"DO I SIT AT THE EDGE OF THE BED AND BOTHER YOU WHILE YOU'RE WORKING, BITCH?!" (Note: I didn't actually say this but I wish I could have.)
The gentle, yet terrified man who was fixing a broken subway card machine (have you ever seen the inside of these things? They do not inspire financial or mechanical assurance) gave me a number to call, wrote down the number of the machine and subway station for me. Thanks mister. I go be crazy somewhere else.
I should probably go back to yoga.
Also, has anyone seen how friggin' fancy Duane Reade has gotten? The one on 34th and Sixth Avenue is not to be believed. Like Sephora except you can also get some condoms and a bag of peanuts. Classy!
Monday, January 11, 2010
Sunday, January 10, 2010
I woke up this morning with a strange pain in my jaw. Now the old LHM would make a joke of this variety but at 32 all I could think of was my terrible nighttime teeth grinding. Or that I had jaw cancer. I had my dentist make me a night guard but that shit is unweildy! Like what Golden Gloves boxers wear. Hard to sleep with it. Excessive drooling and headaches. Just right for the newlywed couple!
Despite jaw pain, had a lovely day with outta town friends and their beautiful baby. T made a meat loaf and was able to chew it, if not open my mouth exactly wide enough to receive the food itself.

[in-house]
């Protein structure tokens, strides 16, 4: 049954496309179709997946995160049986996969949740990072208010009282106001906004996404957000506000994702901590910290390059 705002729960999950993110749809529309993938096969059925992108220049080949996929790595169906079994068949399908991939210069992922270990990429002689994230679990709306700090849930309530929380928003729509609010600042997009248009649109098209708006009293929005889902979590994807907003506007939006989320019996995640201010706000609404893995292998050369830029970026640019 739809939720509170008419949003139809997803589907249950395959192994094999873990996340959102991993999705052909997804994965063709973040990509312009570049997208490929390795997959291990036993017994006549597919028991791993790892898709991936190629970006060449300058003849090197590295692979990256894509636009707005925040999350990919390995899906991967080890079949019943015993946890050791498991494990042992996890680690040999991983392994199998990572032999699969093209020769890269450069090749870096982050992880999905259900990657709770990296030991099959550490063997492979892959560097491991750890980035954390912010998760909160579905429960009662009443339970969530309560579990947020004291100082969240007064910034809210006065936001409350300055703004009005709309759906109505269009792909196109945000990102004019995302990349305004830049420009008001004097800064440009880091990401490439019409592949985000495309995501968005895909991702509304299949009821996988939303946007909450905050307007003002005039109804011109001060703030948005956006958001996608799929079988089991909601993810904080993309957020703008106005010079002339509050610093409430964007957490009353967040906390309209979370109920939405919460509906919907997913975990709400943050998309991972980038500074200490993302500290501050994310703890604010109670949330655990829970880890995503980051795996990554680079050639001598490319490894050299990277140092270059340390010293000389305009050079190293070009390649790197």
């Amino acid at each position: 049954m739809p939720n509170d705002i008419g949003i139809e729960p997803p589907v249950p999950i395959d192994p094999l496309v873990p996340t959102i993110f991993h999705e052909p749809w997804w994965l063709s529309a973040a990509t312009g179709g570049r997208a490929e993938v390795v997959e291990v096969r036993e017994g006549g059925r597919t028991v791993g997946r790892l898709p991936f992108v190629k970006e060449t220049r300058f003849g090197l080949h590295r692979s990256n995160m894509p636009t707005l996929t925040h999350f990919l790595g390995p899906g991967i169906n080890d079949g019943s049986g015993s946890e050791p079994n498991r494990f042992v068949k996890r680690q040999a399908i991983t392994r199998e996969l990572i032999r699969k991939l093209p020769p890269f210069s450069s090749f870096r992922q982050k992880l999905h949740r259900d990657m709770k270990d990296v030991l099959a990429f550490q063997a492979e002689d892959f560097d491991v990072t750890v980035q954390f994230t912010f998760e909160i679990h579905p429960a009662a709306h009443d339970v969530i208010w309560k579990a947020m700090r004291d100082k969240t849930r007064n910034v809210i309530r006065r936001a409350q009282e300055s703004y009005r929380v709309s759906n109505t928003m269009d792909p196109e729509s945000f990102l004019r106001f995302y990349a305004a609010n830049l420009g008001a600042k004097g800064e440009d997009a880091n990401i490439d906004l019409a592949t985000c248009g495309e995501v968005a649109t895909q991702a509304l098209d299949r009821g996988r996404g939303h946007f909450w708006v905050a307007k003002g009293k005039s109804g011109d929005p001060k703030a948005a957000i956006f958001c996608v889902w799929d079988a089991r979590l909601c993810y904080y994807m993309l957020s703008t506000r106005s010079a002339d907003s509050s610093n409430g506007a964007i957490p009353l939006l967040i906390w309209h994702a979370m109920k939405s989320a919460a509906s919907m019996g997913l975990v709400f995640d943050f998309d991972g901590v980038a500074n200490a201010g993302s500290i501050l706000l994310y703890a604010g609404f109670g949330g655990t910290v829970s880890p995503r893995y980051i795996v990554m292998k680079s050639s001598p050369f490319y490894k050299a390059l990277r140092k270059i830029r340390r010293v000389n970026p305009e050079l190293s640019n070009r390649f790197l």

Not much to post tonight. So will close with a portion of "You Can't Do That on Television" from 1984. It was with this show that my love affair with Canadians began.
"The Medicine Show" - link
Saturday, January 9, 2010
... and heaven knows I've been miserable now. Well, not now. Now I'm freelance writing while I work on my book and figure out what to do with my life. Teach? Edit? Dance for quarters? Work for the census? They did leave that beguiling flier under my door. They must have known that I was having a career crisis!
I've been distracted and unable to read new things lately (see earlier post). So I'm making a list of all the books that I plan to read this year. Note, these are books that are in my home. I bought them, intended to read them, and then chose to read Archie comics or something.
The Mayor of Casterbridge by Thomas Hardy